SpaceX Booster Veers Off Course

SpaceX Booster Veers Off Course

To cap off this very big week, Elon Musk's company today is planning to launch a Falcon 9 rocket loaded with thousands of pounds of cargo bound for the International Space Station (ISS).

The rocket launch will be livestreamed from Cape Canaveral Air Force Station. This is why the booster managed to make an upright landing in the ocean.

Now, SpaceX head honcho Elon Musk has shared some clearer video of what, exactly, happened and what went wrong on the Falcon's journey back to Earth. The booster began spinning, but righted itself before it reached the water.

It seems that once the stalled fin extended fully, the rocket nearly regained control and came in for a landing almost like normal, but off target, in the water. Two of the four grid fins are visible on the image in the tweet.

The first stage was previously launched and recovered during missions in May and August as part of a program meant to make the equipment capable of being used 10 or more times without refurbishment. It successfully landed on a drone ship.

The rocket carried 64 small satellite payloads on Monday, December 3, when it took off from Vandenburg Air Force Base in California.

Today's landing was meant to be on land. It was the company's first missed ground landing, although it has overshot floating barges plenty of times in the past, a tougher feat to pull off. Musk added that the Falcon 9 appears to be undamaged and is transmitting data.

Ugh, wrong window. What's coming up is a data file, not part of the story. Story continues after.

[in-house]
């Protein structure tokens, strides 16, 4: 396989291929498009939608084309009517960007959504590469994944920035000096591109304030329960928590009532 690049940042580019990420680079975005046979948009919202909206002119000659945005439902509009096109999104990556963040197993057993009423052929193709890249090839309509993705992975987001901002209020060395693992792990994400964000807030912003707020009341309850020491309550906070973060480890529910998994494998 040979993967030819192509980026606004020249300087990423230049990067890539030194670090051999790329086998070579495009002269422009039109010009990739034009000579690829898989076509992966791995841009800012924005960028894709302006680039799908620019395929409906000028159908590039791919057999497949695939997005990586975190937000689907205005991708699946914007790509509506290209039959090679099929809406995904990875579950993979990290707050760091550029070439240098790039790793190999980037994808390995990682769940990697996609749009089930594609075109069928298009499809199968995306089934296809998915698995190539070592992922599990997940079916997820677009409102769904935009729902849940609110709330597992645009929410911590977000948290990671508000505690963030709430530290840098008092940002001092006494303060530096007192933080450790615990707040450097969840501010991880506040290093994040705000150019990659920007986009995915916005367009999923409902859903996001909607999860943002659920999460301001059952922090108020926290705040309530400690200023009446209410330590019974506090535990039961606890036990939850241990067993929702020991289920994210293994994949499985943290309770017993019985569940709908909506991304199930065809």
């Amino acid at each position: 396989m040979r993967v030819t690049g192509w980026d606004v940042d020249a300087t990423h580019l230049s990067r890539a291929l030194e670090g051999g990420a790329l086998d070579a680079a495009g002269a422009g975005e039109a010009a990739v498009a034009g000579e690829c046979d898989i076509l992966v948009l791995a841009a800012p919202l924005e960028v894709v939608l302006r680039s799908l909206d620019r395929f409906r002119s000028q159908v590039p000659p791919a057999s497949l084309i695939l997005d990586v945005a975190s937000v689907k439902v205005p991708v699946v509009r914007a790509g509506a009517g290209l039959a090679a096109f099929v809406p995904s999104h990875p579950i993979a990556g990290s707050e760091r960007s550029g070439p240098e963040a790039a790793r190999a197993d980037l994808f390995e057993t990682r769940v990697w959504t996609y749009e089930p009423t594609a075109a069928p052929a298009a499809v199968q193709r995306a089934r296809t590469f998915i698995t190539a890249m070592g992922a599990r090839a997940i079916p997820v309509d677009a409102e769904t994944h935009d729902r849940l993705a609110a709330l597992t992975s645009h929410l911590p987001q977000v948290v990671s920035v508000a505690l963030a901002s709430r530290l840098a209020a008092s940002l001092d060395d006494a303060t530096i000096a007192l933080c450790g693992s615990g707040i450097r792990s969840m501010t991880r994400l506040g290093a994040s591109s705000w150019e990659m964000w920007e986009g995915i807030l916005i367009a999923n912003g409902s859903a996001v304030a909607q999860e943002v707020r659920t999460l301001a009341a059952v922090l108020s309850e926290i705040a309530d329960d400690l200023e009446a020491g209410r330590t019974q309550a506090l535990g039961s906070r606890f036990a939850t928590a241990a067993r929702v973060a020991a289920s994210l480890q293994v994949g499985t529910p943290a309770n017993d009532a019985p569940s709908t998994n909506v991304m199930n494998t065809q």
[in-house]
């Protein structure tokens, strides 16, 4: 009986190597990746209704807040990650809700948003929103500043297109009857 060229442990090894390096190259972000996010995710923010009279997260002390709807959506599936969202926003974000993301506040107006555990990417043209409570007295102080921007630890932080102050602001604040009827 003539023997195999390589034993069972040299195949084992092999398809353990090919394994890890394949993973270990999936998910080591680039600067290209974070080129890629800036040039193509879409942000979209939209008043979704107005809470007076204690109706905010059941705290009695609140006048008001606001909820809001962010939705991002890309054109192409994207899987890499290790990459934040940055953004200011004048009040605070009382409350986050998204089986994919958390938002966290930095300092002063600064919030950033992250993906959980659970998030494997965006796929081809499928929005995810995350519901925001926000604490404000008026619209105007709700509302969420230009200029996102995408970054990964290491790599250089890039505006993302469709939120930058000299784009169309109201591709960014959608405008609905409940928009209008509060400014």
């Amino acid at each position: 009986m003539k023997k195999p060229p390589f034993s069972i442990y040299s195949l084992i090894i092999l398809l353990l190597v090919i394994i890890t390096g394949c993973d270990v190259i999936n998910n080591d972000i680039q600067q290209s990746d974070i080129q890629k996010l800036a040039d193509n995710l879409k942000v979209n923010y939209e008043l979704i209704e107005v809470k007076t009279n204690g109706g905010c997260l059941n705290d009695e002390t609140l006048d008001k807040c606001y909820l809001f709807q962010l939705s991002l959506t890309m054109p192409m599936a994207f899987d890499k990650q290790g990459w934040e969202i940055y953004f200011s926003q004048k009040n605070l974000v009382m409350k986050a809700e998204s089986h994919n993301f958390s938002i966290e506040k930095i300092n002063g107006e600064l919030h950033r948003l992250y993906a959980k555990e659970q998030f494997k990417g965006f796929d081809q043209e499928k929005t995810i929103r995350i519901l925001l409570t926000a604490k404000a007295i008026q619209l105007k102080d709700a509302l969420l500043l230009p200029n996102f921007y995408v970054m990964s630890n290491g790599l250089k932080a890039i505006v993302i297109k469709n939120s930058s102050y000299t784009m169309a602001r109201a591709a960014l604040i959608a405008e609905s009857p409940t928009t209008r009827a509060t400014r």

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LZ 1 was built on the former site of Space Launch Complex 13, a Cold War-Era U.S. Air Force rocket and missile testing range last used in 1978. The count will be 33 after this booster is towed back properly, a vice president of SpaceX, Hans Koenigsmann said.

Today continues an extraordinary week for orbital launches. It could be that deployment of the landing legs stabilized the vehicle, but he said it needs to be investigated in detail. SpaceX is expected to conduct an uncrewed test launch of its passenger craft in 2019 and then conduct its first crewed test later in the year. NASA ISS Deputy Program Manager Joel Montelbano called it an "incredible launch".

A SpaceX Dragon spacecraft carrying almost 6,000 pound of research equipment, cargo and supplies has successfully launched to the International Space Station (ISS), NASA said on Thursday.

The launch was delayed a day when NASA discovered that the food for the mouse-tronauts was moldy.

Among the new experiments sent to the space station are the growth of ordered crystals of antioxidant proteins in microgravity that can protect the body from the effects of radiation and some harmful chemicals, and a mice study to understand the physiology of aging and the role it plays on the progression of disease in humans.

Dragon will arrive at the ISS about 6:00 am ET on Saturday morning where it will be grappled using the robotic Canadarm2 and then installed onto one of the ISS docking ports.

The timing of the holiday doesn't work out well for three of the crew members now aboard the space station. This is SpaceX's 16th Commercial Resupply Services mission for NASA (or CRS-16, for short).

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